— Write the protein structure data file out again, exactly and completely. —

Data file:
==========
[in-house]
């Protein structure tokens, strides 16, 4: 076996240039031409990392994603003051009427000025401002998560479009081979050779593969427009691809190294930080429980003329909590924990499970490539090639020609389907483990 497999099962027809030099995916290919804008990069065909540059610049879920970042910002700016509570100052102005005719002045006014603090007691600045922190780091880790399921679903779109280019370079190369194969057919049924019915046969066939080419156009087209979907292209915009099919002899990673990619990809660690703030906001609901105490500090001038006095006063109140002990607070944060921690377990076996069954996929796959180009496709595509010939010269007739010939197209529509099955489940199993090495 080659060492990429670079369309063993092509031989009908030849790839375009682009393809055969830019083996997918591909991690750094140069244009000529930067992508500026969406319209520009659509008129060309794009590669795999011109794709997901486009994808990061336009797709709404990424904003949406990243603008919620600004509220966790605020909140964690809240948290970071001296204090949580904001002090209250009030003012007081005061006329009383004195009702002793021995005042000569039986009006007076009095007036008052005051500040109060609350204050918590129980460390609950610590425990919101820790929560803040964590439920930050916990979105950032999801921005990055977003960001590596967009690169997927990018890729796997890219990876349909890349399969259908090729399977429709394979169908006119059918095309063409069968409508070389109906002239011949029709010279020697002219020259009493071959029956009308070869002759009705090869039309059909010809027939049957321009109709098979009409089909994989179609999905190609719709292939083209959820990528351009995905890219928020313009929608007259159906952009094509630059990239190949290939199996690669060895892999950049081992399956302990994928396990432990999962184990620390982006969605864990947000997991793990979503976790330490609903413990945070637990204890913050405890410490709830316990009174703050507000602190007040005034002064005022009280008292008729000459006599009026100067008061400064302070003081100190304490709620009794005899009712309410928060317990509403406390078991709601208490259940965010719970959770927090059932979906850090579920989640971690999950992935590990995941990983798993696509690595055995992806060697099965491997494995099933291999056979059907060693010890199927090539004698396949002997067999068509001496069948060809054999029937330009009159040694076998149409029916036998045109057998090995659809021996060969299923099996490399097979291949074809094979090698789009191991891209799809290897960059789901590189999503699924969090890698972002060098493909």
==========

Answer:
[in-house]
């Protein structure tokens, strides 16, 4: 076996240039031409990392994603003051009427000025401002998560479009081979050779593969427009691809190294930080429980003329909590924990499970490539090639020609389907483990 497999099962027809030099995916290919804008990069065909540059610049879920970042910002700016509570100052102005005719002045006014603090007691600045922190780091880790399921679903779109280019370079190369194969057919049924019915046969066939080419156009087209979907292209915009099919002899990673990619990809660690703030906001609901105490500090001038006095006063109140002990607070944060921690377990076996069954996929796959180009496709595509010939010269007739010939197209529509099955489940199993090495 080659060492990429670079369309063993092509031989009908030849790839375009682009393809055969830019083996997918591909991690750094140069244009000529930067992508500026969406319209520009659509008129060309794009590669795999011109794709997901486009994808990061336009797709709404990424904003949406990243603008919620600004509220966790605020909140964690809240948290970071001296204090949580904001002090209250009030003012007081005061006329009383004195009702002793021995005042000569039986009006007076009095007036008052005051500040109060609350204050918590129980460390609950610590425990919101820790929560803040964590439920930050916990979105950032999801921005990055977003960001590596967009690169997927990018890729796997890219990876349909890349399969259908090729399977429709394979169908006119059918095309063409069968409508070389109906002239011949029709010279020697002219020259009493071959029956009308070869002759009705090869039309059909010809027939049957321009109709098979009409089909994989179609999905190609719709292939083209959820990528351009995905890219928020313009929608007259159906952009094509630059990239190949290939199996690669060895892999950049081992399956302990994928396990432990999962184990620390982006969605864990947000997991793990979503976790330490609903413990945070637990204890913050405890410490709830316990009174703050507000602190007040005034002064005022009280008292008729000459006599009026100067008061400064302070003081100190304490709620009794005899009712309410928060317990509403406390078991709601208490259940965010719970959770927090059932979906850090579920989640971690999950992935590990995941990983798993696509690595055995992806060697099965491997494995099933291999056979059907060693010890199927090539004698396949002997067999068509001496069948060809054999029937330009009159040694076998149409029916036998045109057998090995659809021996060969299923099996490399097979291949074809094979090698789009191991891209799809290897960059789901590189999503699924969090890698972002060098493909």